Wikipedia describes Shilin as a “is a notable set of basalt formations” that rise from the ground in the manner of stalagmites.

Since 2007, two parts of the site, the Naigu Stone Forest (乃古石林) and Suogeyi Village (所各邑村), have been designated as UNESCO World Heritage sites.

It was a very interesting place, fun to scramble around and “get lost” in its stony depths.

It was also great rock for climbing… although the rocks were really sharp, I left with a few minor cuts and a big smile.

From Kunming I flew to Guilin and encountered cold, wet, cloudy weather and multitudes of Chinese tourists.

It may have been more interesting if the weather were better and there were fewer people, but I did discover an encampment of boat gypsies, for lack of a better term, tucked away in the mouth of a side stream.

Do you think Starbucks would sue over this coffee shop logo?

I stayed in Guilin only one cold night before heading to Xingping (above).

This turned out to be my favorite area of the entire trip.

Despite the cloud cover and cold, I had a really great time. Hopefully I will be able to visit again someday in better weather.

The staff at the hostel was friendly and adventurous, leading treks on both days.

The second trek took us by bike and steep hike to an enormous and magnificent cave.

There is excellent climbing here, even a route inside a cave!

Most meals I shared with fellow trekkers and new friends, one American teacher and the rest Chinese, at a restaurant serving food from Guangzhou. I really enjoyed the Changfen, pictured above. Here’s how it’s made, for those of you who love to cook:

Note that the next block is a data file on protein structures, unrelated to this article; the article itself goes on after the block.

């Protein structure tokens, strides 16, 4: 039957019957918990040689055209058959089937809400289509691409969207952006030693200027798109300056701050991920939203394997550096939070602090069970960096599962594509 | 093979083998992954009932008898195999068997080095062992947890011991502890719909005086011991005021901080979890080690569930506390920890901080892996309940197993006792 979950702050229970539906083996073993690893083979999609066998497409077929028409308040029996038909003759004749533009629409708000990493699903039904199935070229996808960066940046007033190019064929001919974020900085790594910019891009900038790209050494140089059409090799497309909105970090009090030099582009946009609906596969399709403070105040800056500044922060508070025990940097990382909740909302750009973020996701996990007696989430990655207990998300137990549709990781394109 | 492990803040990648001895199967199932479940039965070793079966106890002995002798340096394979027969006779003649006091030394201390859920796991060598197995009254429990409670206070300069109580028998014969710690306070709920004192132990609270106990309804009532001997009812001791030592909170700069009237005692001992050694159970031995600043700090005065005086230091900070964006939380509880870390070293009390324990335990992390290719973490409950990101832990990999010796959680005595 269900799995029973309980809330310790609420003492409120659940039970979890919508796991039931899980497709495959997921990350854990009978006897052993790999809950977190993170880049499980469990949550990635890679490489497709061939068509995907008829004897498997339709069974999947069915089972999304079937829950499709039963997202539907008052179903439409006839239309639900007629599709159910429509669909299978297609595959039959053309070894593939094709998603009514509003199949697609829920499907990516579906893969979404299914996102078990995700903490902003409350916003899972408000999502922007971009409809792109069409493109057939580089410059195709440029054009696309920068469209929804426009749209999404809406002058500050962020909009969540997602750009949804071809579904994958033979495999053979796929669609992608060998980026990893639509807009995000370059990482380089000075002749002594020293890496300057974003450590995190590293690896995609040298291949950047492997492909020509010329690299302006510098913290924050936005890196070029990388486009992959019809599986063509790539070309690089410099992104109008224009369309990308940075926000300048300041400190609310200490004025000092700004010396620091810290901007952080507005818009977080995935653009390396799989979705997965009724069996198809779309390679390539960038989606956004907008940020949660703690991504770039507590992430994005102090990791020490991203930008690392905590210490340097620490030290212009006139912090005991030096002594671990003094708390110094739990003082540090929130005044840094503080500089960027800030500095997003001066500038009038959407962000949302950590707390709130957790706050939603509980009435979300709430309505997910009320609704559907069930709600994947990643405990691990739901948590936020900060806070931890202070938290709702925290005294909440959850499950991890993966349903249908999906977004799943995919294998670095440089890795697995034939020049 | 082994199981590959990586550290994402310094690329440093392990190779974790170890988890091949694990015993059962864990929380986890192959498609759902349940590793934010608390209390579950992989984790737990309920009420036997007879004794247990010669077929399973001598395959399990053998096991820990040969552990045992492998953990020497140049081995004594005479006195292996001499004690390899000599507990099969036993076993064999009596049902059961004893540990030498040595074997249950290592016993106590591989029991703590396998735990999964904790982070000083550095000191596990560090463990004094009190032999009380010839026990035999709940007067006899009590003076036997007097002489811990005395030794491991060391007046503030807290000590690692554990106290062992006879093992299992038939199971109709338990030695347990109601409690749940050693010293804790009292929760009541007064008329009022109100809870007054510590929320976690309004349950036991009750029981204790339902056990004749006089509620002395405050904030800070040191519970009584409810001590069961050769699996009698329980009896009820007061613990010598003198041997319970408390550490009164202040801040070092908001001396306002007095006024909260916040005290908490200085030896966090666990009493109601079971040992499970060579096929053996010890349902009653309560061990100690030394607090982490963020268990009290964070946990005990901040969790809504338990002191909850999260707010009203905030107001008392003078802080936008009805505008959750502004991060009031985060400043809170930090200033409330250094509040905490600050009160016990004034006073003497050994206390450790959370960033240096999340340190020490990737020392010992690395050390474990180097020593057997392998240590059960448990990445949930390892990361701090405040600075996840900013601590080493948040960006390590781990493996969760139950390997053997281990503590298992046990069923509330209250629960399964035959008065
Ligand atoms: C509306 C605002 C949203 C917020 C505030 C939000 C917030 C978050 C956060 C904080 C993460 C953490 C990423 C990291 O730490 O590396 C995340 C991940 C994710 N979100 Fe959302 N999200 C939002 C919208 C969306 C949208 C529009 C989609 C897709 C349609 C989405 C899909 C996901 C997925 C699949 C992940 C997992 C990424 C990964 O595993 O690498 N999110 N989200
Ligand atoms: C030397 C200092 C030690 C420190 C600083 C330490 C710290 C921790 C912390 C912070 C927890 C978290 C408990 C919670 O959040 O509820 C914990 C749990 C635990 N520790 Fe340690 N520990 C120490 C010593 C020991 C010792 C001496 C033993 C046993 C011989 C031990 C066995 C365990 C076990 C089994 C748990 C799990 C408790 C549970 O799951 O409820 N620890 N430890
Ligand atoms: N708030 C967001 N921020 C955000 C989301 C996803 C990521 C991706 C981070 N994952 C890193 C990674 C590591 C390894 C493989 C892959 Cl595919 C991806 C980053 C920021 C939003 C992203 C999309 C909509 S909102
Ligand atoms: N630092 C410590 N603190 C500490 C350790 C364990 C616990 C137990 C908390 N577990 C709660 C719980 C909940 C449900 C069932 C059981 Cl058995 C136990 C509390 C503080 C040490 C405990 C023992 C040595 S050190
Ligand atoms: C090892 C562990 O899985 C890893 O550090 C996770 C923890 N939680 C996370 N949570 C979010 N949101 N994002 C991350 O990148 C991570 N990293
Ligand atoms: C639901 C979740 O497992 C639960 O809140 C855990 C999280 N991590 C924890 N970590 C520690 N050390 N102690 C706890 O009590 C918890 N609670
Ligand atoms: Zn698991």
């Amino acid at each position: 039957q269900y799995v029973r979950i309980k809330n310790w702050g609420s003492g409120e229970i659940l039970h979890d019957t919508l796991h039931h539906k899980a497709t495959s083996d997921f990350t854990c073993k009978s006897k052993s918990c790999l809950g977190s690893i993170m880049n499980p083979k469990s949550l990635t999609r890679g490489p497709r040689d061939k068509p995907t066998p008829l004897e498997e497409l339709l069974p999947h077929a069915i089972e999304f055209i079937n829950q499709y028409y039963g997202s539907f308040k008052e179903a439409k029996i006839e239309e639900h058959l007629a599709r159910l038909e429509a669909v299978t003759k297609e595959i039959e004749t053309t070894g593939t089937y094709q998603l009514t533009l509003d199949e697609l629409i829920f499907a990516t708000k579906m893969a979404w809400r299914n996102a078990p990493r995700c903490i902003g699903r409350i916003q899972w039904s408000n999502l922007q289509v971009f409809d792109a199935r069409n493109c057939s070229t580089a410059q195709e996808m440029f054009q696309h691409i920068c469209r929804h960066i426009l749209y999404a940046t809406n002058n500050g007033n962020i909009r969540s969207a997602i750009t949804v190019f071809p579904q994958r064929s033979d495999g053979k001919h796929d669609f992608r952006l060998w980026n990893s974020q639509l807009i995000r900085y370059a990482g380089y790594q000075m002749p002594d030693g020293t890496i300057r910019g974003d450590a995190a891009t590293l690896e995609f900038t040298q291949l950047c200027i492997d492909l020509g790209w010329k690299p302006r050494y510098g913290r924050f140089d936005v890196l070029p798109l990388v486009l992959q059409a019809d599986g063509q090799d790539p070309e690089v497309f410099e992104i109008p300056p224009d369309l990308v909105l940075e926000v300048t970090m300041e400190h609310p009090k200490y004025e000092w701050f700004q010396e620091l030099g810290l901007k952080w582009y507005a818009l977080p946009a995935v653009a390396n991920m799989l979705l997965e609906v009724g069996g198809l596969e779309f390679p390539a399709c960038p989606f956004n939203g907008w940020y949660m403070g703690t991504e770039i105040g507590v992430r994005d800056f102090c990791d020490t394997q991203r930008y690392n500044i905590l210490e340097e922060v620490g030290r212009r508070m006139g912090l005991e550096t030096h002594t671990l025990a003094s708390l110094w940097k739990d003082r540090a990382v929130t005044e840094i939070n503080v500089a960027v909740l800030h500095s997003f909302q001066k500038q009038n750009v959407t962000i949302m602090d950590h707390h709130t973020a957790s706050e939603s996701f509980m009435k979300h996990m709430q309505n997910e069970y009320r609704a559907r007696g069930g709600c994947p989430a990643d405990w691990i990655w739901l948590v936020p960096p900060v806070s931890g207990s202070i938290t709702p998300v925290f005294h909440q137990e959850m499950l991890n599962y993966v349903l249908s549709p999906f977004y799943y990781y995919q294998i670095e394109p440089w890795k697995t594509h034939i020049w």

The liquid rice flour noodle mixture is ladled into a pan…

Meat, egg, vegetables, etc. are layered on top…

The layers are placed inside the steamer…

Once fully cooked, the mixture is shaped into rolls…

Placed into the serving pan, cut into bite-sized pieces, topped with sauce, and devoured. Very yummy!

My last destination on this trip was Yangshuo, another tourist-crap-trap place but also surrounded by beautiful mountains, many of which contain climbing routes.

I joined a Chinese college student named Tony for a short, cold float down the Yulong river on a real bamboo raft (the nearby Li river only has plastic ones and huge tourist motorboats).

The cormorant fishing is not real or native to this area, it’s imported from somewhere else to make money off of tourists from photos. The guy on the raft squeezes the fish out of the bird’s throat and tosses it into the river, then that bird or another on his boat goes and “catches” it, brings it back to the boat, where it stays in its gullet or in the bucket until the next photo opportunity. Sad.

After the float, Tony and I rode bicycles in the countryside along the river.

At one point during our ride he was taking photos while riding, passing parked cars and easily navigating mild traffic without his hands. I couldn’t resist doing the same, after all, I’ve done it on a motorcycle going 70+ mph.

We had interesting conversations, he spoke really good English and plans to study in America someday. For lunch we ate in a small village and tried the local beer fish, which was rather boring.

Thanks for reading. Oh and don’t forget to check out my new “Engrish” page for some giggles. 🙂

‘Til my next blog posting…